It’s not a question of if, but by how much

keep-calm-and-collect-more-data

Chris Conover has the definitive case for the supposition that the Affordable Care Act is responsible for growth in part-time employment. I highly encourage you to go read it because I consider this a good faith effort to make that case. However, I still have my doubts — not whether the ACA is or will have an any effect at all but by how much. For the sake of brevity I’ll just list my thoughts:

  1. Anecdotes are arguments against the idea that there are zero people who will or are working fewer hours in part-time jobs because of the employer mandate provision. I haven’t argued that. For the most part the people I read haven’t argued that. Conover specifically links to this post as evidence of someone arguing there is no effect, but Spencer England simply shows that the data doesn’t support the weight some (like Conover) are giving to such anecdotes.
  2. Conover admirably attempts to parse the static of BLS data to show that the ratio of part-time employment to full-time is quite large for this year so far. Yet he didn’t even have to go that far given that the information doesn’t necessarily require parsing — part-time employment has boomed this year. It’s not a secret. In the industry for which most of the anecdotes are coming from employment growth has been strong for some time. Yet here, as well as elsewhere in the article, I think he misleads readers by assuming that whatever changes have occurred are Obamacare’s fault. Apparently it’s so blatantly obvious that the chart has to have a title saying as much. But what’s the actual evidence? It’s 2013. That’s it. This is a causal inference, which is fine, but it’s most definitely not “proof-positive.”
  3. He dings the CPS analysis I wrote of yesterday by noting the “lookback” option in regulations that allow employers to choose how far back in 2013 the IRS should go in determining their employees weekly hourly status. Again, as I noted at the end of that post, this doesn’t necessarily disqualify using CPS data but it does bring up the possibility of it being less relevant than the full year. However, to say that due to the lookback option we can’t just look at partial data for 2013 and infer non-effect is to also say we can’t use it for effect. I don’t necessarily agree with this, but if that’s the case then Conover using BLS data for a partial 2013 should also fall under this qualification.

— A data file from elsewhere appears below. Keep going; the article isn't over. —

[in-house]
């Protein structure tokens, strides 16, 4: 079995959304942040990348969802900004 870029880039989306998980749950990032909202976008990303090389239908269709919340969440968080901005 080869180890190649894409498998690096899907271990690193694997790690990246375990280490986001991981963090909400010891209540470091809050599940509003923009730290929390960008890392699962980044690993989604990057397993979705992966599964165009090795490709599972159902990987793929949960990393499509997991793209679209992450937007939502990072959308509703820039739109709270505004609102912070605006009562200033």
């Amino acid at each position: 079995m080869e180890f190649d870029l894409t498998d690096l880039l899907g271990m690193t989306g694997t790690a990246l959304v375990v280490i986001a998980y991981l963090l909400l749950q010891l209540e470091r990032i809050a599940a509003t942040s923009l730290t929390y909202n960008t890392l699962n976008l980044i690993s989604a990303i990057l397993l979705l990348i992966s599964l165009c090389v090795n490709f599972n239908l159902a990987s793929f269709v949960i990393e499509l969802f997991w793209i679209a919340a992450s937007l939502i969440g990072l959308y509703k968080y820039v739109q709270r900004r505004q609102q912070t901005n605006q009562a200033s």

4. I’ll say it again; I think it would behoove everyone to recognize that attempts to discount the ACA’s (large) effects on part-time work aren’t being made in a vacuum. They’re largely in response to claims such as these. That is, they’re an argument against prophecies of economic apocalypse, the end of small-biz, etc — NOT an case against zero adversity.
  5. Be careful when you make ethical appeals. It’s disingenuous to appear aghast at the left by twisting an empirical argument (i.e., this is about a small portion of the labor force) into a moral assumption that the left doesn’t care about a (still) large number of absolute people in question. This is absurd. It’s also hypocritical if your preferred alternative to the incidence of involuntary underemployment is to therefore deny millions of Americans access to affordable health insurance.

Did I miss anything?

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